The Link Between Climate Change And Tornadoes Is Atmospheric Physics
El Reno, OK EF5 multi-vortex tornado, May 31, 2013. At 2.6 miles wide, the widest ever recorded in the United States.
- “No evidence global warming spawned twister” — CNN’s Elizabeth Landau
- “No links to tornadoes” — Dr. Marshall Shepherd, American Meteorological Society president
- “Yet a link between climate change and tornado activity has not been established.” — New York Times’ John Schwartz
These claims range from misleading to false.
The link between climate change and tornado activity is atmospheric physics. Tornadic activity is governed by atmospheric and topographical conditions, such as vertical wind shear, humidity, temperature gradients, and geographic contours. The atmospheric conditions are determined by climatic forcings, including greenhouse gas concentrations. Scientists have not established how global warming changes tornado activity, but it is simply incorrect to state that there is no link between climate change and tornadoes. To make that claim requires the assumption that the laws of physics do not apply to tornadoes.There is strong science about climate change and large storms. In particular, there is both theoretical and observational evidence that intense precipitation events are increasing. For example:
- Trends in Intense Precipitation in the Climate Record (Groisman et al., 2005)
- Human contribution to more-intense precipitation extremes (Min et al., 2011)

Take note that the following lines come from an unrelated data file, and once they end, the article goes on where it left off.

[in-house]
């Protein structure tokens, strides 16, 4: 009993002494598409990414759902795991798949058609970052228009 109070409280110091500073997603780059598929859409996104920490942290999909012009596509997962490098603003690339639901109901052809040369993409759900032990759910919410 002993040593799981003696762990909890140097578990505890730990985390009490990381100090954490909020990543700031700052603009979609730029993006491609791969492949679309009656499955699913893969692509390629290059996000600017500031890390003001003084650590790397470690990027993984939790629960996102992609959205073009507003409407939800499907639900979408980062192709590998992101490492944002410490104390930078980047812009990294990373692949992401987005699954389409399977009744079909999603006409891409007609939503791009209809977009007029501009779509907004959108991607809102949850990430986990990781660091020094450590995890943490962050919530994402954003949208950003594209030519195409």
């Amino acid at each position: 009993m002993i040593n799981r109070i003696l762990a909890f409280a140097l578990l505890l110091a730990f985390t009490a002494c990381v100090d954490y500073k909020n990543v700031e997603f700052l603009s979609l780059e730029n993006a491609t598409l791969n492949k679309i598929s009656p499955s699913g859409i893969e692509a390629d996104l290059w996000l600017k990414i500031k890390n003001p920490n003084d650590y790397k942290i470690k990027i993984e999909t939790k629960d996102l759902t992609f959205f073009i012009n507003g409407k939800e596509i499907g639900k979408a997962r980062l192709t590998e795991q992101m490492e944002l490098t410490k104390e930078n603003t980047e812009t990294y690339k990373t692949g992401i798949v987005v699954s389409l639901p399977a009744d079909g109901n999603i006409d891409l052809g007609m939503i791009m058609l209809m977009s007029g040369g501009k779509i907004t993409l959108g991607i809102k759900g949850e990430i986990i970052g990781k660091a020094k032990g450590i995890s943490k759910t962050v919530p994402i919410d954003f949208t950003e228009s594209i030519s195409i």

- Climate Extremes: Observations, Modeling, and Impacts (Easterling et al., 2000)
- Atmospheric Warming and the Amplification of Precipitation Extremes (Allen & Snowden, 2008)
- Heavy precipitation processes in a warmer climate (Frei et al., 1998)
- Global surface temperatures and the atmospheric electrical circuit (Price, 1993)
- Possible implications of global climate change on global lightning distributions and frequencies (Price & Rind, 1994)
- Lightning activity as an indicator of climate change (Reeve & Toumi, 1999)
- Thunderstorms, Lightning and Climate Change (Price, 2009)
- Changes in severe thunderstorm environment frequency during the 21st century caused by anthropogenically enhanced global radiative forcing (Trapp et al., 2007)
- Will moist convection be stronger in a warmer climate? (Del Genio et al., 2007)
- Transient response of severe thunderstorm forcing to elevated greenhouse gas concentrations (Trapp et al., 2009)
There are many questions that are open areas of study, including how storm seasons and geography may be shifting, but that thunderstorms are powered by latent and thermal heat is something that has been understood since the 19th century (see Espy, 1841, Philosophy of Storms).